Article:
What follows is a somewhat pixelated re-rendering of my part of the talk.

This talk is titled “in digital anima mundi (the digital soul of the world).” As far as I know Latin doesn’t have a direct translation for ‘digital’, so this might not be perfect usage. Suggestions welcomed. Anyway, “the digital soul of the world” is my attempt to put a name to the thing that is emerging, as the Net begins to seep into the very fabric of the physical world. I’m using terms like ‘soul’ and ‘enspirited’ deliberately — not because I want to invoke a sacred or supernatural connection, but rather to stand in sharp contrast to technological formulations like “the Internet of Things”, “smart cities”, “information shadows” and the like.

The image here is from Transcendenz, the brilliant thesis project of Michaël Harboun. Don’t miss it.


The idea of anima mundi, a world soul, has been with us for a long time. Here’s Plato in the 4th century BC.


Fast forward to 1969. This is a wonderful passage from P.K. Dick’s novel Ubik, where the protagonist Joe Chip has a spirited argument with his apartment door. So here’s a vision of a world where physical things are animated with some kind of lifelike force. Think also of the dancing brooms and talking candlesticks from Disney’s animated films.


In 1982, William Gibson coined the term ‘cyberspace’ in his short story Burning Chrome, later elaborated in his novel Neuromancer. Cyberspace was a new kind of destination, a place you went to through the gateway of a console and into the network. We thought about cyberspace in terms of…


Cities of data…


Worlds of Warcraft…


A Second Life.


Around 1988, Mark Weiser and a team of researchers at Xerox PARC invented a new computing paradigm they called ubiquitous computing, or ubicomp. The idea was that computing technologies would become ubiquitous, embedded in the physical world around us. Weiser’s group conceived of and built systems of inch-scale, foot-scale and yard-scale computers; these tabs, pads and boards have come to life in today’s iPods, smartphones, tablets and flat panel displays, in form factor if not entirely in function.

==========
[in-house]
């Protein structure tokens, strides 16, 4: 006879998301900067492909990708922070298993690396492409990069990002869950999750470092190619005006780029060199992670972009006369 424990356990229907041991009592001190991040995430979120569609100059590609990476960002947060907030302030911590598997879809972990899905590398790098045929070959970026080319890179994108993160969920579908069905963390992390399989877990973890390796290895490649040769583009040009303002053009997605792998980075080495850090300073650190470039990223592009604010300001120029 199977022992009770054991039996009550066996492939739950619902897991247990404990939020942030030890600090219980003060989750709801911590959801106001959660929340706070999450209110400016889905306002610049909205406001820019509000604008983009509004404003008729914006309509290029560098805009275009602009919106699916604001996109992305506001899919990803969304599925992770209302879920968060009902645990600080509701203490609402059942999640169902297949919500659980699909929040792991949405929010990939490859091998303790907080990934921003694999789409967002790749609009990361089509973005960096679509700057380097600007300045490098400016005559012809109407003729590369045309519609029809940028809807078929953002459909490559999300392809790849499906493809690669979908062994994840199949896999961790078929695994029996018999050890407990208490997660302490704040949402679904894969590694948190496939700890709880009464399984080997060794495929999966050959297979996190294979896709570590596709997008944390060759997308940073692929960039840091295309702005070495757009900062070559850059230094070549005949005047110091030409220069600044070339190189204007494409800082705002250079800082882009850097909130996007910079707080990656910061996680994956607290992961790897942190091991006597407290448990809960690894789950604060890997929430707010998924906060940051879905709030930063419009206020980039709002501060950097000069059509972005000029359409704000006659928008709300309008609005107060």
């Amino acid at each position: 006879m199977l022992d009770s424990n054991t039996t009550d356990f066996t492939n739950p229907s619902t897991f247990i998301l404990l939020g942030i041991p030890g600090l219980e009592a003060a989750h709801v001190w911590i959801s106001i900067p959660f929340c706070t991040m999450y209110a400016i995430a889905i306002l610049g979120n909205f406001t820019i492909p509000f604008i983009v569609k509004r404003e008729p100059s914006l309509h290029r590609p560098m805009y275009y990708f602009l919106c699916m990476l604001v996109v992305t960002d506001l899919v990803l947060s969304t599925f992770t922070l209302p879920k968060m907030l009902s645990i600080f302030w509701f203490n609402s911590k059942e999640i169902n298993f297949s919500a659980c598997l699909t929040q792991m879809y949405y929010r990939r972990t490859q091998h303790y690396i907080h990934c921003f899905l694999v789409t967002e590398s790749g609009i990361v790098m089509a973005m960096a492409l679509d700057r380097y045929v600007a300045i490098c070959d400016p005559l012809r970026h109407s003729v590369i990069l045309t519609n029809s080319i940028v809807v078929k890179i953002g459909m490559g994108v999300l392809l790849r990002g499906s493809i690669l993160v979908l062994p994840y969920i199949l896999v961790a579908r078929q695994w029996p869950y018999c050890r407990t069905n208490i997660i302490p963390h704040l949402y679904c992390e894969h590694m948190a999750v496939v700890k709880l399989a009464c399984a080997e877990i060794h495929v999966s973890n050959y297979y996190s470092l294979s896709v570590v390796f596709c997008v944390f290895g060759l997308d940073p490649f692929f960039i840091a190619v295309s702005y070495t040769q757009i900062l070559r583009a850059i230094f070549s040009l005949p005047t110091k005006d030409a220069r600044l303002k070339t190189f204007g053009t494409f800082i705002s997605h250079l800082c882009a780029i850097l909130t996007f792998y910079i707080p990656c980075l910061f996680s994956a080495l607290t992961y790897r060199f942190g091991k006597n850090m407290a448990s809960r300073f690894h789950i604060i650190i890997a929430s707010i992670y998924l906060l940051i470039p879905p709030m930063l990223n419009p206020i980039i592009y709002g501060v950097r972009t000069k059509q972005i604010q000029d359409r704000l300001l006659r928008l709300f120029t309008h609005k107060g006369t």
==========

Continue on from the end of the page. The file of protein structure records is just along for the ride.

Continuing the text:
In 1992 Rich Gold, a member of the PARC research team, gave a talk titled Art in the Age of Ubicomp. This sketch from Gold’s talk describes a world of everyday objects enspirited with ubicomp. More talking candlesticks, but with a very specific technological architecture in mind.


Recently, Gibson described things this way: cyberspace has everted. It has turned inside out, and we no longer go “into the network”.


Instead, the network has gone into us. Digital data and services are embedded in the fabric of the physical world.


Digital is emerging as a new dimension of reality, an integral property of the physical world. Length, width, height, time, digital.


Since we only have this world, It’s worth exploring the question of whether this is the kind of world we want to live in.


A good place to begin is with augmented reality, the idea that digital data and services are overlaid on the physical world in context, visible only when you look through the right kind of electronic window. Today that’s smartphones and tablets; at some point that might be through a heads-up display, the long-anticipated AR glasses.


Game designers are populating AR space around us with ghosts and zombies.


Geolocative data are being visualized in AR, like this crime database from SpotCrime.


History is implicit in our world; historical photos and media can make these stories explicit and visible, like this project on the Stanford University quad.


Here’s a 3D reconstruction, a simulation of the Berlin Wall as it ran through the city of Berlin.


Of course AR has been applied to a lot of brand marketing campaigns in the last year or two, like this holiday cups app from Starbucks.